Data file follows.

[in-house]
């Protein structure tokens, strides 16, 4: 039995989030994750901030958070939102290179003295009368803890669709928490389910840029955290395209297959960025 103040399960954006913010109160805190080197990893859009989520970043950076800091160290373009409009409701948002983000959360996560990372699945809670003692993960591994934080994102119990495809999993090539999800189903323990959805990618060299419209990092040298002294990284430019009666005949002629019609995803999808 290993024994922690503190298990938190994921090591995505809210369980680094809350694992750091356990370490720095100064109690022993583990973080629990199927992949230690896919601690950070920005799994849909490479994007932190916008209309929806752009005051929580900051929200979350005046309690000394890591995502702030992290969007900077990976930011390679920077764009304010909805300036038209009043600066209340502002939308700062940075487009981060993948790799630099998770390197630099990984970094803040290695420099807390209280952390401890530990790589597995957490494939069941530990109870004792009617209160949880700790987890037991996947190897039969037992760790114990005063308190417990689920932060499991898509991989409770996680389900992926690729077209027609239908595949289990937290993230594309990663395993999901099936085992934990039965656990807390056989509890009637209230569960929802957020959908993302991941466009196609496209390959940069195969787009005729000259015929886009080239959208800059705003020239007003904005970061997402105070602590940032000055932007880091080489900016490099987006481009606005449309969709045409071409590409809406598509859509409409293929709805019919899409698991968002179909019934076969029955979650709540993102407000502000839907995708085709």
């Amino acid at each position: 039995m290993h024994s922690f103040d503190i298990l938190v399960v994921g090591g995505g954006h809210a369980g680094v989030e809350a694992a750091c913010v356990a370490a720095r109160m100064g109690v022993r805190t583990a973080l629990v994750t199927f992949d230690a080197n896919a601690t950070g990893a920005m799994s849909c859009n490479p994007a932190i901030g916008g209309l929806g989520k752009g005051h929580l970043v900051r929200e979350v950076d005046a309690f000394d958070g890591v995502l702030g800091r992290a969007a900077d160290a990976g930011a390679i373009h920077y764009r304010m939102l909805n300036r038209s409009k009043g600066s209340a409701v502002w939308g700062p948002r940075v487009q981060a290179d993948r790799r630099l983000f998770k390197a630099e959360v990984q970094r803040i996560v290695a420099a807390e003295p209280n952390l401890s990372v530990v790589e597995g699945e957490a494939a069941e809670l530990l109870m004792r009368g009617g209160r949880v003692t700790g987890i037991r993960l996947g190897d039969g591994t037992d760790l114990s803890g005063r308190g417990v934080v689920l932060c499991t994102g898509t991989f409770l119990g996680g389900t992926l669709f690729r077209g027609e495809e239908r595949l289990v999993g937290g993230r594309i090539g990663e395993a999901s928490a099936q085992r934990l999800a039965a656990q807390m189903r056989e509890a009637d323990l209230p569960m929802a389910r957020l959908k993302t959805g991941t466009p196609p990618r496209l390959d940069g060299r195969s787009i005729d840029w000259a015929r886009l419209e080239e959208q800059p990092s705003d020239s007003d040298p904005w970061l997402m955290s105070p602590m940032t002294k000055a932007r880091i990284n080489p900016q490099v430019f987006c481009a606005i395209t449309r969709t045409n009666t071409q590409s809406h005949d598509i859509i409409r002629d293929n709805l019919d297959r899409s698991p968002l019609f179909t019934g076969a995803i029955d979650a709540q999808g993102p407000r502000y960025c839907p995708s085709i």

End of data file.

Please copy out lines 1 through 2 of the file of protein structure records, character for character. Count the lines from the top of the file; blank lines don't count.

[in-house]
């Protein structure tokens, strides 16, 4: 039995989030994750901030958070939102290179003295009368803890669709928490389910840029955290395209297959960025 103040399960954006913010109160805190080197990893859009989520970043950076800091160290373009409009409701948002983000959360996560990372699945809670003692993960591994934080994102119990495809999993090539999800189903323990959805990618060299419209990092040298002294990284430019009666005949002629019609995803999808 290993024994922690503190298990938190994921090591995505809210369980680094809350694992750091356990370490720095100064109690022993583990973080629990199927992949230690896919601690950070920005799994849909490479994007932190916008209309929806752009005051929580900051929200979350005046309690000394890591995502702030992290969007900077990976930011390679920077764009304010909805300036038209009043600066209340502002939308700062940075487009981060993948790799630099998770390197630099990984970094803040290695420099807390209280952390401890530990790589597995957490494939069941530990109870004792009617209160949880700790987890037991996947190897039969037992760790114990005063308190417990689920932060499991898509991989409770996680389900992926690729077209027609239908595949289990937290993230594309990663395993999901099936085992934990039965656990807390056989509890009637209230569960929802957020959908993302991941466009196609496209390959940069195969787009005729000259015929886009080239959208800059705003020239007003904005970061997402105070602590940032000055932007880091080489900016490099987006481009606005449309969709045409071409590409809406598509859509409409293929709805019919899409698991968002179909019934076969029955979650709540993102407000502000839907995708085709």